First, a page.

If processing a lot of garlic, I can see the productivity boost from smashing with a mallet, but I don't usually need that much garlic at a time. An alternative, if making garlic puree, is to buy pre-peeled garlic cloves.
 

Offline TimNJ

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Re: how do you peel your garlic?
« Reply #17 on: February 23, 2024, 07:31:44 pm »
It seems like peel-ability can depend a lot on the variety of garlic. Lidl near has switched to a variety with a slight purple color. Compared to the previous white variety, the purple variety seems much more happy to release its skin and come off in one piece. Additionally, hardneck garlic (with the stem running through) should generally be easier to peel compared to softneck.

I peel a lot of garlic, and I'd say, choosing a different variety has been most helpful to me.

Or if you want a more industrial approach, here is an idea:

No experience myself.


https://www.walmart.com/ip/Garlic-Peeler-Silicone-Garlic-Roller-for-Garlic-Peeling-Chopper-Machine-Accessories-Quick-to-Peel-Peeling-Without-Smell/1213813117

 

Offline sanleontexas

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Re: how do you peel your garlic?
« Reply #18 on: February 24, 2024, 05:00:27 pm »

Don't know why y'all are going to all this trouble. Just go down the spice aisle of your
supermarket and get a jar of minced garlic. Nothing 'dirtied' and tastes the same. Unless
'your sense of taste is a lot more discriminating than mine. Nothing to wash, dip out a bit
of juice with a spoon if that's what you want or just the garlic or the garlic with a bit of
juice.

 
 

Offline Halcyon

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Re: how do you peel your garlic?
« Reply #19 on: February 25, 2024, 12:26:54 am »

Don't know why y'all are going to all this trouble. Just go down the spice aisle of your
supermarket and get a jar of minced garlic. Nothing 'dirtied' and tastes the same. Unless
'your sense of taste is a lot more discriminating than mine. Nothing to wash, dip out a bit
of juice with a spoon if that's what you want or just the garlic or the garlic with a bit of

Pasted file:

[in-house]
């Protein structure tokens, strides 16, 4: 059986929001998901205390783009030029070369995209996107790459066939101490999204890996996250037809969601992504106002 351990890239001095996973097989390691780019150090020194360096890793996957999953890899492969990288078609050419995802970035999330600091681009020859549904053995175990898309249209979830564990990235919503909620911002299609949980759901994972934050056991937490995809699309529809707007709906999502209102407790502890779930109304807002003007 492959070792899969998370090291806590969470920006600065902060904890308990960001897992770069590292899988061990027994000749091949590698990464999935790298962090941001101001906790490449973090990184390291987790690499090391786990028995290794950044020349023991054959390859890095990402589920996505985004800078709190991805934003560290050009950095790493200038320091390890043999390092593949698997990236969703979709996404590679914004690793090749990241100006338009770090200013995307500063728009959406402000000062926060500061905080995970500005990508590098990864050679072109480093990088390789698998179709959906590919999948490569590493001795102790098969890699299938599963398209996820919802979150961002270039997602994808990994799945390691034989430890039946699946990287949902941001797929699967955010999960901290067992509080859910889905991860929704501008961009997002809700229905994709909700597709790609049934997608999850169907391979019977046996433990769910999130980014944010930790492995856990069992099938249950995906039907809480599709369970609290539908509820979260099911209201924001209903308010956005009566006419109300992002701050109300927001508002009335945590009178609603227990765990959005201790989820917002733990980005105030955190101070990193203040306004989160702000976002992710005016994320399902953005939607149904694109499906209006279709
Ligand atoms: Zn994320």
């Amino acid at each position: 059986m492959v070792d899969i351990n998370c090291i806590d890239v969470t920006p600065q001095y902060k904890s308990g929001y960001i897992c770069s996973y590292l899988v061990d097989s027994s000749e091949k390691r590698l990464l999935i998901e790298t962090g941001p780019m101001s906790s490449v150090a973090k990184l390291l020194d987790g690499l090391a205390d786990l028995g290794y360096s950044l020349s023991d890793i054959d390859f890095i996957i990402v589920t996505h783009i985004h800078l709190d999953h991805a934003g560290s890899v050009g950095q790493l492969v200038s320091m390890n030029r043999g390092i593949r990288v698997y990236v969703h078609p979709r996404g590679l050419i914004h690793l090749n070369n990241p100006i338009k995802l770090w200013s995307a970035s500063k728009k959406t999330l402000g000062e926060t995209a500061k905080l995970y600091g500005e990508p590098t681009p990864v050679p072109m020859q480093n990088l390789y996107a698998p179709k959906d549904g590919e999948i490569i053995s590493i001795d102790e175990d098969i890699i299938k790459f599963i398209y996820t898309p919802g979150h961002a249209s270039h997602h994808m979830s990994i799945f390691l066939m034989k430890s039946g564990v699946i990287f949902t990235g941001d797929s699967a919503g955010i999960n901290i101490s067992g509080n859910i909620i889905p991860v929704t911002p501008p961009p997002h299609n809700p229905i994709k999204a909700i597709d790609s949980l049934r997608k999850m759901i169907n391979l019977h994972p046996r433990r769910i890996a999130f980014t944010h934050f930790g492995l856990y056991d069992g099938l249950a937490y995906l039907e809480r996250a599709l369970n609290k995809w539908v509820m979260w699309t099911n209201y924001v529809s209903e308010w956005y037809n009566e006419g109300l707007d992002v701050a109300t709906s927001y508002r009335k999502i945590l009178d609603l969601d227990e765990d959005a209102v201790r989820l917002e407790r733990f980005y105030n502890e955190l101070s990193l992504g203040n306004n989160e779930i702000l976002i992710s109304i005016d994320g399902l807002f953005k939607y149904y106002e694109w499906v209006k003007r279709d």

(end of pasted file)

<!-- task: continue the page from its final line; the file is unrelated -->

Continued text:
juice.

I have to disagree with you there, jar garlic tastes significantly different to fresh garlic, which can sometimes be desirable in different applications, like garlic bread/garlic pizza. Whilst convenient, I almost never use garlic from a jar because of the flavour it imparts (I'd almost describe it as slightly sour/metallic). Processed garlic will typically contain added sugar, salt, thickeners and acidity regulators. The more "natural" ones will usually contain vinegar as a preservative.

A good middle ground would be pre-peeled garlic cloves which you should be able to find in small trays or vacuum sealed packs from your local grocer. Although you'll probably find that the cloves are significantly smaller than buying a head of garlic.
 

Offline Ian.M

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Re: how do you peel your garlic?
« Reply #20 on: February 25, 2024, 12:40:35 am »
The trouble with chopped/minced garlic in a jar is you need to use it fairly quickly once its opened before it oxidizes too badly.  If you will use a jar in a week or two maybe consider it, otherwise *NO*.  Personally for an instant garlic 'hit', (or just if I don't want to wash up the garlic press) I favour garlic puree in sunflower oil in a tube, specifically Gia brand.  Its 60% garlic in sunflower oil, + salt and sodium metabisulphite preservative.     Because there's no air space in the tube, and you aren't putting utensils into it, it keeps well in the fridge once opened.   

However any time I want more than half a clove or so, I generally grab and peel the fresh garlic as its better value, better flavour, and keeps better than an opened tube.
 

Online coppercone2Topic starter

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Re: how do you peel your garlic?
« Reply #21 on: February 25, 2024, 12:49:25 am »
i noticed basically anything processed tastes different and its a big marketing sham. at best you can say small difference. vacuum and freezing helps but anything, including lemons, has aromatic chemicals that just don't last.

one that comes to mind is freeze dried cheese. rehydrated freeze dried cheese makes interesting nachos. for special occasions.

not that its unacceptable, just that if you have the time its often slightly or significantly better. unless your produce is mad old
« Last Edit: February 25, 2024, 12:54:04 am by coppercone2 »
 

Offline Wallace Gasiewicz

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Re: how do you peel your garlic?
« Reply #22 on: March 03, 2024, 11:32:31 pm »
"The one who must be obeyed" bought me a garlic peeler and mincer. 
The "peeler is a rubber tube. You put the garlic cloves in it and roll it around, works much better than hitting the garlic clove, loosens up the skin really well. .The mincer is a piece of slightly rounded metal with holes. you put the garlic on a board and push this thing down on it.  This thing also works very well but cleanup takes a little time so I use it only when a lot of garlic is needed.
Bought on Amazon, I think.
 

Offline IanB

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Re: how do you peel your garlic?
« Reply #23 on: March 04, 2024, 01:59:59 am »
Indeed, I tried the rubber tube device, but I found the cleanup afterwards was too annoying.

As for mincing, I use a micro-plane. Works really well.

I checked in the grocery store, and found that vacuum packed, already peeled garlic cloves cost only a little more than fresh garlic bulbs. If I wanted lots of peeled garlic I would just buy the vacuum packed ones.
 

Online coppercone2Topic starter

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Re: how do you peel your garlic?
« Reply #24 on: March 04, 2024, 04:30:38 am »
sounds like your missing a big bottle brush in the kitchen sink

i just keep it there because food processor cleaning etc